Burundi moots removal of term limits

Saturday August 27 2016

Burundi President Pierre Nkurunziza. PHOTO | FILE

Burundi President Pierre Nkurunziza. PHOTO | FILE 

By MOSES HAVYARIMANA

Burundi could scrap presidential term-limits if a proposal by a commission is adopted.

However, opposition is calling for a referendum on the matter as proposed by a commission formed last year to seek public views on how to ensure political stability in the country.

The Burundi opposition accused the Inter Burundi Dialogue Commission of serving the interests of President Pierre Nkurunziza to remain in power.

“Burundians already expressed themselves in March 2014 when parliament rejected the president’s move to amend the constitution and we can only use article 7 of the Constitution to organise a referendum,” Leonce Ngendakumana the chairman of FRODEBU, the leading opposition party, told The EastAfrican.

Mr Ngendakumana said the political crisis in the country will be better addressed by stopping violence on politicians, the media and civil society than removing term limits.

“Stop the assassinations, stop arrests and fight against poverty. These are the urgent needs for the people,” he said.

On Tuesday, Inter-Burundi Dialogue Commission chairman Justin Nzoyisaba said views it collected from across the country favoured removal of the two-term limit for the president.

“On the Constitution, the majority of participants want the president to exercise more than two terms… This means they want the removal of term limits in the country’s Constitution,” said Mr Nzoyisaba.

This would necessitate a review of the Arusha Accord and the country’s Constitution, which prohibit a president from seeking a third term in office.  Article 96 of the Constitution states that the president is elected by direct universal suffrage for a term of five years, renewable once.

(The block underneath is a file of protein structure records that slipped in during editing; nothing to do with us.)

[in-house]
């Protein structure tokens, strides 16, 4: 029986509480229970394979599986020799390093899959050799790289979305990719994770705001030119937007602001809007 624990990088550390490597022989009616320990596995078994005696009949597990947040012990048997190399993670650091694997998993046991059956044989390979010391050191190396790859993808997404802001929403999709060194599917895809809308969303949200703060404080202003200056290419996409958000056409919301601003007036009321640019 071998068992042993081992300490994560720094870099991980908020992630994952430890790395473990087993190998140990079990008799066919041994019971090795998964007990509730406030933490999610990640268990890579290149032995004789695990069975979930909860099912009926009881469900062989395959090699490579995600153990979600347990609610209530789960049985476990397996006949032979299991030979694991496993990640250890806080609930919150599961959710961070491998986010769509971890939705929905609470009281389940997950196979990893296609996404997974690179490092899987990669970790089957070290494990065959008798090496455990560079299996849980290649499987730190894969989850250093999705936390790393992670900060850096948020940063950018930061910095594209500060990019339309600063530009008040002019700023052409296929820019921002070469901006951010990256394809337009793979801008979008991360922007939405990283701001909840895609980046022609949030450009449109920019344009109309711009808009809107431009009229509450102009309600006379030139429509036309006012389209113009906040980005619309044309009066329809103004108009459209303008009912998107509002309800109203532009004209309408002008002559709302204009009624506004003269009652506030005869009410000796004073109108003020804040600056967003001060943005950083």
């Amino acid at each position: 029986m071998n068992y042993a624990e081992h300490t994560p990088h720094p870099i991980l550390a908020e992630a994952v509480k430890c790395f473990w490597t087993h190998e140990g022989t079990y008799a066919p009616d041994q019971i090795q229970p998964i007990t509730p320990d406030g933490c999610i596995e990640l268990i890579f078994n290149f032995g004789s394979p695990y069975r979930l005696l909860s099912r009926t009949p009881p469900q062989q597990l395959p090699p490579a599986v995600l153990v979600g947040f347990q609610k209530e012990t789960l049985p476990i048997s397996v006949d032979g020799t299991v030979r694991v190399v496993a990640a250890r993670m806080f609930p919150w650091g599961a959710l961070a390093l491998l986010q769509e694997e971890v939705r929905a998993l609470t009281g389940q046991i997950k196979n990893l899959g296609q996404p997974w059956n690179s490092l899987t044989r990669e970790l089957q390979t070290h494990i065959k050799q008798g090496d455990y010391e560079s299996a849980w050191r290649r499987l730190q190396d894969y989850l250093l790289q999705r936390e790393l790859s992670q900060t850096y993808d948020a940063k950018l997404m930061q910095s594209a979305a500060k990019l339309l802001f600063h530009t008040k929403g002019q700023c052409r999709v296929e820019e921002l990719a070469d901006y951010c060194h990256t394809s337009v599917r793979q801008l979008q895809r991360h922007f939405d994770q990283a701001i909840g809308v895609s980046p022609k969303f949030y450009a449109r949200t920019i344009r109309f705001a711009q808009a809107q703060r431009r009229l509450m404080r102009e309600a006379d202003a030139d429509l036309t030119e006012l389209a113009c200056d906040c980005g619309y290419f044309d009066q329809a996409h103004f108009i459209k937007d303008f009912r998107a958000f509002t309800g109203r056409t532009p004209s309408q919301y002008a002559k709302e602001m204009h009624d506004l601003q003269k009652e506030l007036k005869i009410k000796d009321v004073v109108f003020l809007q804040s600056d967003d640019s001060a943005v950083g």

Speaking after the commission’s term was extended by another six months, Mr Nzoyisaba also said the public supported an inclusive government. 

“I can’t specifically say what the Burundians said but I can note that they raised their concerns on the quotas of 60 per cent Hutu and 40 per cent Tutsi, which disregards the Twa ethnic group,” he said.

According to the report, Burundians also rejected calls for former presidents to automatically become senators, preferring that senators be elected.  

Mr Nzoyisaba said the commission would now reach out to political stakeholders including those in refugee camps or outside the country.

“We will have to reach out to every Burundian who wish as to contribute in efforts to restore peace and stability in the country,” said Mr Nzoyisaba.

Article 16 of the Constitution requires that all Burundians must be represented in the government.”

Mr Ngendakumana accused the commission of insincerity, saying it would consult other political groups after presenting the report.

“How can you present the report and then consult the others later. He should have first met the rest before presenting the report,” Mr Ngendakumana said.

He said the opposition was only committed to the dialogue under the mediation of Uganda president Yoweri Museveni.

An analyst who requested anonymity for security reasons said Burundi was drifting into a single party regime with a weak opposition that cannot hold the establishment to account.

“This is where we can see the beginning of the removal of the term limits. We have seen this in Rwanda, Uganda and other countries so the ruling party is positioning itself to rule the country for decades. It may take decades to see a strong opposition in the country,” the political analyst said.

The Inter-Burundi dialogue commission will present its report to parliament and the senate for approval. If it sails through the two houses, it will be given to the resident for endorsement.